tmp00 said...

BTW- Damn, I miss having you in the next office!

Cantankerous Bitch said...

tmp,
You'll enjoy what I hope is forthcoming from a guest blogger I've asked to comment on the issue. It'll be another item for your toolbox, and one you'll find thought provoking, I'm sure.

And agreed -- you're one of the few people I sincerely miss about That Place.

Cantankerous Bitch said...

Just Some Guy posited eloquently:
"This is not quite true, but saying 'berdache' produces ripostes that question the relative power of that society and its ability to assert itself on the world stage."

First, props for making me look up "berdache". That being said, I'd venture to guess that the most vociferous objectors to this historical observation would have to look up most of the words in your post. So in that regard, I'm going to sit here and feel a bit smug.

Beyond that, a "successful society" clearly means, to these folks, "America". It's a euphemism at best, offered up to couch what is inherently, nationalism gone rabid.

And as for the "cheapening" argument, I've always found this to be one of the strangest. How can something so supposedly sacred, ordained by God, no less, be so vulnerable to the "whims" of popular culture? If marriage is the bedrock of our civilization, as the claim goes, doesn't this argument suggest that it's terribly fragile? Perhaps they'd better change their claims to "the balsal wood of our civilization".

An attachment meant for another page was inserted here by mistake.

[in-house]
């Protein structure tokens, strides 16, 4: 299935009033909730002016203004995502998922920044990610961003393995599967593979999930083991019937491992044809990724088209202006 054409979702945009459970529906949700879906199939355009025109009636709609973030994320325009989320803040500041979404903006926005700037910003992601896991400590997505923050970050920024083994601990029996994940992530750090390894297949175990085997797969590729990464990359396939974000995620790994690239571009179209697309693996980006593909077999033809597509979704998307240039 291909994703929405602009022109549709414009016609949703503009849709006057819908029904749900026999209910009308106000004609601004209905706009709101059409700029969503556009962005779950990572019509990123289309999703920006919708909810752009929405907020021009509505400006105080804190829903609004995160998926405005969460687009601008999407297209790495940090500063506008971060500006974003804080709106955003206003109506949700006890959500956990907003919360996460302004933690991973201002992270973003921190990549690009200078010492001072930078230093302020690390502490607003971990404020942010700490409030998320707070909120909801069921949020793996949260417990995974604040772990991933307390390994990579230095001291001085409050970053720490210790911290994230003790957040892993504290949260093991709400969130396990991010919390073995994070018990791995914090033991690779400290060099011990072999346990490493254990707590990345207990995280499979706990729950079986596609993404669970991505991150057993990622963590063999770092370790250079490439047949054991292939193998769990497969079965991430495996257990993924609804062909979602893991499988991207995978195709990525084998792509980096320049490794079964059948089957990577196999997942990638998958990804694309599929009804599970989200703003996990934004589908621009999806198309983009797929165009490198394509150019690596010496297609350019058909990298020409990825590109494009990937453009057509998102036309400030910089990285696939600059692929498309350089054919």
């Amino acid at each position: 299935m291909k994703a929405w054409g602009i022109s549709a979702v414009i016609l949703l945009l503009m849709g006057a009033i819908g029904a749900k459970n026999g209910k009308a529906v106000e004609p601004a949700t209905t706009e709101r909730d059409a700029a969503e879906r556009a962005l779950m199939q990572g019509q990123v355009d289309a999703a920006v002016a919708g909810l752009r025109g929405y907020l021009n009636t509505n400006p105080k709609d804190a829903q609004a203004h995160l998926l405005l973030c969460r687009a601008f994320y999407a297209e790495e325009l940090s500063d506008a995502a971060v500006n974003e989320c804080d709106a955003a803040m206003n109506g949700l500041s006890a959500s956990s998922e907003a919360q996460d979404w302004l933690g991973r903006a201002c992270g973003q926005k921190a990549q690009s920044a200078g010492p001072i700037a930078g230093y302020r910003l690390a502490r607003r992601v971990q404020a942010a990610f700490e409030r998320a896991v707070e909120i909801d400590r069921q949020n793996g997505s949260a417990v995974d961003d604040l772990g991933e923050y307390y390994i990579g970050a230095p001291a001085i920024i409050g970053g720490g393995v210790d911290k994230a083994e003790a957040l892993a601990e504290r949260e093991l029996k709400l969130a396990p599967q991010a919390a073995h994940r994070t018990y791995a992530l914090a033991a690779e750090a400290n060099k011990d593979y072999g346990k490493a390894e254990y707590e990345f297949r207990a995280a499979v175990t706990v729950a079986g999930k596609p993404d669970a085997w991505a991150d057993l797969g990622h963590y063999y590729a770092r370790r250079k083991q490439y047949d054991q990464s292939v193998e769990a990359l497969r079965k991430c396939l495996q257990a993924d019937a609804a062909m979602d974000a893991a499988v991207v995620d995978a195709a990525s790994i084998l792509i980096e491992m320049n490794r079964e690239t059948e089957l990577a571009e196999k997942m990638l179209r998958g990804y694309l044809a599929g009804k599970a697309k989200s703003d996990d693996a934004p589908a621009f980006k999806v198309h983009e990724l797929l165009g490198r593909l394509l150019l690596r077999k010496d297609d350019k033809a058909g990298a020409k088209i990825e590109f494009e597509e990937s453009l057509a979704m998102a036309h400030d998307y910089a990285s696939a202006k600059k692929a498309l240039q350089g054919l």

Renee said...

Indeed, the slippery slope argument is one the anti-gay marriage pundits get the most mileage from, yet I doubt it’s the true reason they are so opposed to gay marriage. I think it’s more about exclusivity. No right-minded Repuklican wants gays anywhere near them except on pay-per-view. Certainly Bob and Jim aren’t welcomed into my Baptist church, nor are Elaine and Mary going to hold my hand during the Lord’s prayer.

Cantankerous Bitch said...

Well, sure. The power brokers of the GOP (disproportionally fundamentalist) are fully invested in the idea that they're the Chosen Ones. They're not about to surrender their "territory" and let just anyone into their club.

Renee said...

And that territory is expanding to schools, corporate Amerika, non-profits, and ultimatley the Supreme Court.

Cantankerous Bitch said...

:::shiver:::

Lily said...

On civil unions and
gay marriage, my questions (and they ARE
questions as I humbly remind you that I never
claim to "know". I am generally an asker and
hardly ever offer an answer. I find dialectics
enjoyable)
I never intended by the way to say that
marriage is an unnacceptable term, I simply meant
to draw a distinction between a legal status and
a religious ceremony with a set of "rules" that
one either adheres to or they do not. It has
never made sense to me for people to say "I'm a
Catholic, but I am not against gay marriage,
birth control, abortion, etc." Well that of
course is not Catholicism, its having your cake
and eating it too for whatever reason anyone
would want to do that. What do you think of these
folks? Paradoxical obedience?
I think that my point was never about denying
portability or equating legal marriage with
religious, I only meant to point out that the
church has the right to define the parameters of
what they condone and those parameters ought to
have little or nothing to do with a definition of